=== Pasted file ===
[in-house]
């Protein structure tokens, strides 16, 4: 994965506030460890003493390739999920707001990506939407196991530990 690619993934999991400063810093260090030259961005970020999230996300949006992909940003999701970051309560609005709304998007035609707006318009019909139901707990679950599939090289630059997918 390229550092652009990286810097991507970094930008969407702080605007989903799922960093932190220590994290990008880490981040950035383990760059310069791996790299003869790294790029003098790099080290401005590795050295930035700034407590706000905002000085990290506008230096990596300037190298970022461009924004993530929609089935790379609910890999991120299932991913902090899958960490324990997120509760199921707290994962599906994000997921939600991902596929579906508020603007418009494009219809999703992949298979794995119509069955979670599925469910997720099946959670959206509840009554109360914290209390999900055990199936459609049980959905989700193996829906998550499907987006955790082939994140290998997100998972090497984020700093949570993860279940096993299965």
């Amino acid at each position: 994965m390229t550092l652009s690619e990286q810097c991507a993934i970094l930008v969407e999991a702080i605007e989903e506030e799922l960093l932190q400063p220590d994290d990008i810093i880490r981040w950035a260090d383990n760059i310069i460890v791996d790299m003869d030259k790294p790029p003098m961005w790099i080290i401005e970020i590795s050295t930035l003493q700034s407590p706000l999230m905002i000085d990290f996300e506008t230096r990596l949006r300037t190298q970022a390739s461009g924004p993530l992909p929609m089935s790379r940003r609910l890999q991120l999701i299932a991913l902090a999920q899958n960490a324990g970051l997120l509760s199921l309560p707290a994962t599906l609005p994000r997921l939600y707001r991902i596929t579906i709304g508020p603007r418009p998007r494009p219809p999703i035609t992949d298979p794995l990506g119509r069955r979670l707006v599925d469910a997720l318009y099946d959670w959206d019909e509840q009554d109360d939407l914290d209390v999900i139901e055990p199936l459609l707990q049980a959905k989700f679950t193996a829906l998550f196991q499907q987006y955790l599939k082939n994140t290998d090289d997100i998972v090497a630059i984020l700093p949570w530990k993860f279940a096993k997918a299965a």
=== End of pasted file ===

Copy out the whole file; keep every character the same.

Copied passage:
[in-house]
């Protein structure tokens, strides 16, 4: 994965506030460890003493390739999920707001990506939407196991530990 690619993934999991400063810093260090030259961005970020999230996300949006992909940003999701970051309560609005709304998007035609707006318009019909139901707990679950599939090289630059997918 390229550092652009990286810097991507970094930008969407702080605007989903799922960093932190220590994290990008880490981040950035383990760059310069791996790299003869790294790029003098790099080290401005590795050295930035700034407590706000905002000085990290506008230096990596300037190298970022461009924004993530929609089935790379609910890999991120299932991913902090899958960490324990997120509760199921707290994962599906994000997921939600991902596929579906508020603007418009494009219809999703992949298979794995119509069955979670599925469910997720099946959670959206509840009554109360914290209390999900055990199936459609049980959905989700193996829906998550499907987006955790082939994140290998997100998972090497984020700093949570993860279940096993299965």
């Amino acid at each position: 994965m390229t550092l652009s690619e990286q810097c991507a993934i970094l930008v969407e999991a702080i605007e989903e506030e799922l960093l932190q400063p220590d994290d990008i810093i880490r981040w950035a260090d383990n760059i310069i460890v791996d790299m003869d030259k790294p790029p003098m961005w790099i080290i401005e970020i590795s050295t930035l003493q700034s407590p706000l999230m905002i000085d990290f996300e506008t230096r990596l949006r300037t190298q970022a390739s461009g924004p993530l992909p929609m089935s790379r940003r609910l890999q991120l999701i299932a991913l902090a999920q899958n960490a324990g970051l997120l509760s199921l309560p707290a994962t599906l609005p994000r997921l939600y707001r991902i596929t579906i709304g508020p603007r418009p998007r494009p219809p999703i035609t992949d298979p794995l990506g119509r069955r979670l707006v599925d469910a997720l318009y099946d959670w959206d019909e509840q009554d109360d939407l914290d209390v999900i139901e055990p199936l459609l707990q049980a959905k989700f679950t193996a829906l998550f196991q499907q987006y955790l599939k082939n994140t290998d090289d997100i998972v090497a630059i984020l700093p949570w530990k993860f279940a096993k997918a299965a």